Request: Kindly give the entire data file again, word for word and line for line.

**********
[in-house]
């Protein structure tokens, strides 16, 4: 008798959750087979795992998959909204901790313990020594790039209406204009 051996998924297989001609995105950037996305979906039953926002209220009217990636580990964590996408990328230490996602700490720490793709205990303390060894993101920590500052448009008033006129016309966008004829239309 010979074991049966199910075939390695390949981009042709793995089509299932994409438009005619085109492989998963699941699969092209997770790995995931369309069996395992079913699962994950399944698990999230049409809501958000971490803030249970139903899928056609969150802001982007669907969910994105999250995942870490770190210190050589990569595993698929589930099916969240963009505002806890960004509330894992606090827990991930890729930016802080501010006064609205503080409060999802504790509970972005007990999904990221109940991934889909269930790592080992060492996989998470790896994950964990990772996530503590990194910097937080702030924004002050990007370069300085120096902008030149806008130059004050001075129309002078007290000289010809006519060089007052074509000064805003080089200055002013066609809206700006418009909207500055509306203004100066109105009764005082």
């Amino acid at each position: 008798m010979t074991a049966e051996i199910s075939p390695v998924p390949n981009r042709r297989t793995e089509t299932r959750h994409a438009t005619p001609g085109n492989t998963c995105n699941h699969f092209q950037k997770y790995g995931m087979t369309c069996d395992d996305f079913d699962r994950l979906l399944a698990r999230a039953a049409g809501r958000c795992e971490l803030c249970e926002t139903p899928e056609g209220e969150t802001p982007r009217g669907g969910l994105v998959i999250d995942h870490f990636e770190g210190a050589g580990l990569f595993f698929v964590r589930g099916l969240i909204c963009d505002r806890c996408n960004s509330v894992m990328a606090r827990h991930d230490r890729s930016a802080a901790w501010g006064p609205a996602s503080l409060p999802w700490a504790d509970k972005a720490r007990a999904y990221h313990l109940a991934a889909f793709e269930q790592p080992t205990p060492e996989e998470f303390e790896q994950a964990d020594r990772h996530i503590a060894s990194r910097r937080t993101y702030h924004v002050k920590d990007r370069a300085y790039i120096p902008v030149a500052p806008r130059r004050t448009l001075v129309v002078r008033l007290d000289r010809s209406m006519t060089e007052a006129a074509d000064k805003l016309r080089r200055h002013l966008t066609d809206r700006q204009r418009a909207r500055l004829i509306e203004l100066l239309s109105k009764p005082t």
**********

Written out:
[in-house]
């Protein structure tokens, strides 16, 4: 008798959750087979795992998959909204901790313990020594790039209406204009 051996998924297989001609995105950037996305979906039953926002209220009217990636580990964590996408990328230490996602700490720490793709205990303390060894993101920590500052448009008033006129016309966008004829239309 010979074991049966199910075939390695390949981009042709793995089509299932994409438009005619085109492989998963699941699969092209997770790995995931369309069996395992079913699962994950399944698990999230049409809501958000971490803030249970139903899928056609969150802001982007669907969910994105999250995942870490770190210190050589990569595993698929589930099916969240963009505002806890960004509330894992606090827990991930890729930016802080501010006064609205503080409060999802504790509970972005007990999904990221109940991934889909269930790592080992060492996989998470790896994950964990990772996530503590990194910097937080702030924004002050990007370069300085120096902008030149806008130059004050001075129309002078007290000289010809006519060089007052074509000064805003080089200055002013066609809206700006418009909207500055509306203004100066109105009764005082």
């Amino acid at each position: 008798m010979t074991a049966e051996i199910s075939p390695v998924p390949n981009r042709r297989t793995e089509t299932r959750h994409a438009t005619p001609g085109n492989t998963c995105n699941h699969f092209q950037k997770y790995g995931m087979t369309c069996d395992d996305f079913d699962r994950l979906l399944a698990r999230a039953a049409g809501r958000c795992e971490l803030c249970e926002t139903p899928e056609g209220e969150t802001p982007r009217g669907g969910l994105v998959i999250d995942h870490f990636e770190g210190a050589g580990l990569f595993f698929v964590r589930g099916l969240i909204c963009d505002r806890c996408n960004s509330v894992m990328a606090r827990h991930d230490r890729s930016a802080a901790w501010g006064p609205a996602s503080l409060p999802w700490a504790d509970k972005a720490r007990a999904y990221h313990l109940a991934a889909f793709e269930q790592p080992t205990p060492e996989e998470f303390e790896q994950a964990d020594r990772h996530i503590a060894s990194r910097r937080t993101y702030h924004v002050k920590d990007r370069a300085y790039i120096p902008v030149a500052p806008r130059r004050t448009l001075v129309v002078r008033l007290d000289r010809s209406m006519t060089e007052a006129a074509d000064k805003l016309r080089r200055h002013l966008t066609d809206r700006q204009r418009a909207r500055l004829i509306e203004l100066l239309s109105k009764p005082t």